It seemed like old times inside Pauley Pavilion for about an hour, and not just because Bill Walton was waving his fingers at a courtside camera and Russell Westbrook tossing T-shirts at the crowd.
The fun was taken to court, with UCLA’s Jaylen Clark driving for a vicious one-handed dunk that was reminiscent of Westbrook’s trick, and Miles Johnson showing that he could eliminate some of the offense to go along with his proactive defense. There can be a two-way force.
But the dominance and parallels of the fifth-place Bruins came to an end amid a role reversal in the second half of their Pac-12 Conference opener on Wednesday night, with UCLA chilling out while Colorado was uncomfortably a jerk. was taking shape. Play.
When Colorado’s Jabari Walker made two free throws with 9½ minutes to go, the Buffaloes were only down four points and the Bruins were on track to miss eight shots in a row. The uneasiness was evident inside the renovated area.
If UCLA wanted to assure itself of an unbeaten stay at home, it needed to find a way to eliminate all vacant property and find some offense. The Bruins got the big plays they needed from the youngest player on the court, a push by Tiger Campbell to propel his team to a 73–61 victory that deserved more as a sigh of relief than any kind of declaration of greatness. Was.
5-foot-11 Campbell provided a driving layup, a three-pointer and a jumper to promote the 11-3 run that significantly reduced the anxiety level for the Bruins (7-1, 1-0). Campbell added another three-pointer and finished with one of his strongest performances, with 21 points to go with seven rebounds and five assists, while getting some encouragement from Westbrook in his courtside seat.
“He was just telling me to keep shooting and be aggressive,” said Campbell, who made eight of 16 shots and four of seven three-pointers. “It means a lot to him, because he is such a great player. And obviously the legacy he has left here – all the last fours. It means a lot to him to come back and watch us play.”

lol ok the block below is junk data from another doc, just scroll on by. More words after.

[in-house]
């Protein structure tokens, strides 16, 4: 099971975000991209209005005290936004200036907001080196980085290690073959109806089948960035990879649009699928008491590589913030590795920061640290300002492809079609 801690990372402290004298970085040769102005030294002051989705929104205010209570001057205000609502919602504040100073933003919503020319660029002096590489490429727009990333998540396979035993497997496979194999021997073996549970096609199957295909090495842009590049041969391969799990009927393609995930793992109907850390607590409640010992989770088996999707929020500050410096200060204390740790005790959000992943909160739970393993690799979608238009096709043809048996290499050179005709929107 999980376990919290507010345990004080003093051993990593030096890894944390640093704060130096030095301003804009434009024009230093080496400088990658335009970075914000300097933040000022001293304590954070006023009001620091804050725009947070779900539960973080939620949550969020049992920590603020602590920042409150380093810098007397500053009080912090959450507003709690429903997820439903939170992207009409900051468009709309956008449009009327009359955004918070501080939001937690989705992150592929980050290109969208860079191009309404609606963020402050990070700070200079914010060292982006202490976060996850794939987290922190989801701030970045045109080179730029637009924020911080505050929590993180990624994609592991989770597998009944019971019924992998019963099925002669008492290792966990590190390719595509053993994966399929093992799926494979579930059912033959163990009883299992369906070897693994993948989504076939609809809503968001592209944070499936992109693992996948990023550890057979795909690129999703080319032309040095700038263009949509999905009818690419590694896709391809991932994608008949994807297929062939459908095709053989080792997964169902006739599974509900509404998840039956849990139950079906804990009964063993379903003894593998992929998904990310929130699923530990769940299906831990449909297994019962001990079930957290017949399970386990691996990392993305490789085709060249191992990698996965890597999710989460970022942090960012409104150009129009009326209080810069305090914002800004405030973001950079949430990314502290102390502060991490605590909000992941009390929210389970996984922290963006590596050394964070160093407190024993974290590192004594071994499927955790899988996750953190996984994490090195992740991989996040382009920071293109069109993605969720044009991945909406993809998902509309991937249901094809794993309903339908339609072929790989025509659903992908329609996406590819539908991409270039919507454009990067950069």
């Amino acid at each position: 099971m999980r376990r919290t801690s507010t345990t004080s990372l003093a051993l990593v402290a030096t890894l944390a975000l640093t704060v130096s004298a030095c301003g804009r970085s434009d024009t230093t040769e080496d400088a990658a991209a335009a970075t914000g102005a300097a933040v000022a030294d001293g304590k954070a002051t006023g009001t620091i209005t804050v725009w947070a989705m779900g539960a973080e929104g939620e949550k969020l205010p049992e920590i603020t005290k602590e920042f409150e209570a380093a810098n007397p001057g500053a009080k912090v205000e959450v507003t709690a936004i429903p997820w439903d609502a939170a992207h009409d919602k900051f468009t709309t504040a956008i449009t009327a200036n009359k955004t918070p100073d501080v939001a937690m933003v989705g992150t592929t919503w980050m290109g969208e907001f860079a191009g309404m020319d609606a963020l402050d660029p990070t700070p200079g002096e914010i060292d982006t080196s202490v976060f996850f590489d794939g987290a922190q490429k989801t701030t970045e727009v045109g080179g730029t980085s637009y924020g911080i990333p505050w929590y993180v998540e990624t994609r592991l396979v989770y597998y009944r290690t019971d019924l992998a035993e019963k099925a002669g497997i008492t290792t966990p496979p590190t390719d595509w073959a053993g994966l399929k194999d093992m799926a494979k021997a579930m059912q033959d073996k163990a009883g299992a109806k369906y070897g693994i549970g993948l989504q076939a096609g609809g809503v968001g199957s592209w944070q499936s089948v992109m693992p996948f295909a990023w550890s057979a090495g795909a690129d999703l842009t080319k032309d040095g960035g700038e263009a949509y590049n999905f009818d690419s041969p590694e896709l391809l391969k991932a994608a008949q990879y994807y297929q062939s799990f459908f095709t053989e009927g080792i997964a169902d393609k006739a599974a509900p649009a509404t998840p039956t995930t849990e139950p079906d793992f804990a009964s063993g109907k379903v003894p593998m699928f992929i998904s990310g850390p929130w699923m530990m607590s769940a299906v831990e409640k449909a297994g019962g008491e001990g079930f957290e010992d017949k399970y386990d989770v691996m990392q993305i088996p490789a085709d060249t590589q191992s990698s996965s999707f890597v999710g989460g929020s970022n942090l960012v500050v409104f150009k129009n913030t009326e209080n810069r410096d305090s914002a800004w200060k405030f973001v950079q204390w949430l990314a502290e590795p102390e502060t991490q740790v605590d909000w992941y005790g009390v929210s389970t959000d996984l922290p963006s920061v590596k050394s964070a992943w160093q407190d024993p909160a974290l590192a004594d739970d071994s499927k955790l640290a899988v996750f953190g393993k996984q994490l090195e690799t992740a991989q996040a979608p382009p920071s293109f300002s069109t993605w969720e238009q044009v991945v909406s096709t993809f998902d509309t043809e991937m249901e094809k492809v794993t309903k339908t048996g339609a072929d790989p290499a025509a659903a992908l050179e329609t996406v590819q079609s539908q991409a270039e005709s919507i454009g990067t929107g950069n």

The Bruins continued without guard with their second leading scorer Jaime Jacques Jr., who played only seven minutes after hitting his head on the court in the first half and kept the rest of the game out as a precaution.
Johnson provided a pick-me-up with a season-high 12 points and 10 rebounds on a five-for-six shooting as part of his first double-double as the Bruins. He was even more prolific on defense, consistently deflecting the dice and twice preventing the Buffaloes from going inside the ball while his Colorado counterpart accused Ivan Batty as a non-factor.
One game after leading his team to a career-high 22 points in a win over Stanford, Batty was out in just 15 minutes with four points and two rebounds, while being overwhelmed by Johnson.
“He’s got 12 points, 10 rebounds, and 14 deflections, so he’s got a UCLA triple-double,” said UCLA coach Mick Cronin. “What I told him is what I want to see every game.”
There was great concern in the middle of the first half when Jacques fell under the basket after a foul, his head hitting the hardwood and echoing across the field. Jacques eventually rises by Cronin and a trainer before heading to the locker room.
Cronin said doctors cleared Jaquez to return after assistant coach Michael Lewis saw him take some warmup shots at halftime, but Cronin decided to keep him out in a protective move.
Batty fought hard, airballing a three-pointer and taking his second foul, was out in the first half with only two points and two turnovers. Walker led the Buffaloes (6-2, 1-1) with 22 points.
“We want Westbrook!” He was rewarded in the first half when former Bruin and current Laker took a ball from UCLA hero Tuce Edney as honorary captain and received a standing ovation. Westbrook had an excellent view of Clark’s signature dunk that the Bruins followed with a Jules Bernard three-pointer to give them a 33-16 lead.
Things took a dramatic turn before UCLA comfortably won that students chanted “We Want Russell!” unveiled. Chanting at the last minute, pointing to a walk-on at Russell Stong, who didn’t get off the bench to meet the demand.